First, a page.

Background: Corneal renewal and repair are mediated by stem cells of the limbus, the narrow zone between the cornea and the bulbar conjunctiva. Ocular burns may destroy the limbus, causing limbal stem-cell deficiency. We investigated the long-term clinical results of cell therapy in patients with burn-related corneal destruction associated with limbal stem-cell deficiency, a highly disabling ocular disease.
Methods: We used autologous limbal stem cells cultivated on fibrin to treat 112 patients with corneal damage, most of whom had burn-dependent limbal stem-cell deficiency. Clinical results were assessed by means of Kaplan-Meier, Kruskal-Wallis, and univariate and multivariate logistic-regression analyses. We also assessed the clinical outcome according to the percentage of holoclone-forming stem cells, detected as cells that stain intensely (p63-bright cells) in the cultures.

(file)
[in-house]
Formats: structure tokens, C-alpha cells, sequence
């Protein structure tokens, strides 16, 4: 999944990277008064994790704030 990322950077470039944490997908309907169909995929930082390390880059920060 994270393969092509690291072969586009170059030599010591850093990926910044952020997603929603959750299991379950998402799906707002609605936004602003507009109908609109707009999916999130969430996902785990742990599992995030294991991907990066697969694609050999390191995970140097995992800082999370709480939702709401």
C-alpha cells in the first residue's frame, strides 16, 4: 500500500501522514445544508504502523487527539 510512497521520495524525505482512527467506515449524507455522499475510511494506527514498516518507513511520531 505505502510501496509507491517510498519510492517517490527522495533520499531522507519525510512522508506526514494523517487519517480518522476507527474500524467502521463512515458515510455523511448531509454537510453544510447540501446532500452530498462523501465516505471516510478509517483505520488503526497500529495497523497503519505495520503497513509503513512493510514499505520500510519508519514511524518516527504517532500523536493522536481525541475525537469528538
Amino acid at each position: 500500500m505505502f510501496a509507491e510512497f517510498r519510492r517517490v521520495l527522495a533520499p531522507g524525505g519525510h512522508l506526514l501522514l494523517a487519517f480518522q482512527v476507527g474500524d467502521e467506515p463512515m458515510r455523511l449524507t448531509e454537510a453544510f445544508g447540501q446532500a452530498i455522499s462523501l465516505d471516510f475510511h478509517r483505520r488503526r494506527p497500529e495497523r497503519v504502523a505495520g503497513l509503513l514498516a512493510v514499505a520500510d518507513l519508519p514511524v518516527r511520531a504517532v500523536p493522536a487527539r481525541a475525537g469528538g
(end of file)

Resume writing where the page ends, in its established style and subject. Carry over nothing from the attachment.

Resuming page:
Results: Permanent restoration of a transparent, renewing corneal epithelium was attained in 76.6% of eyes. The failures occurred within the first year. Restored eyes remained stable over time, with up to 10 years of follow-up (mean, 2.91+/-1.99; median, 1.93). In post hoc analyses, success--that is, the generation of normal epithelium on donor stroma--was associated with the percentage of p63-bright holoclone-forming stem cells in culture. Cultures in which p63-bright cells constituted more than 3% of the total number of clonogenic cells were associated with successful transplantation in 78% of patients. In contrast, cultures in which such cells made up 3% or less of the total number of cells were associated with successful transplantation in only 11% of patients. Graft failure was also associated with the type of initial ocular damage and postoperative complications.
Conclusions: Cultures of limbal stem cells represent a source of cells for transplantation in the treatment of destruction of the human cornea due to burns.
2010 Massachusetts Medical Society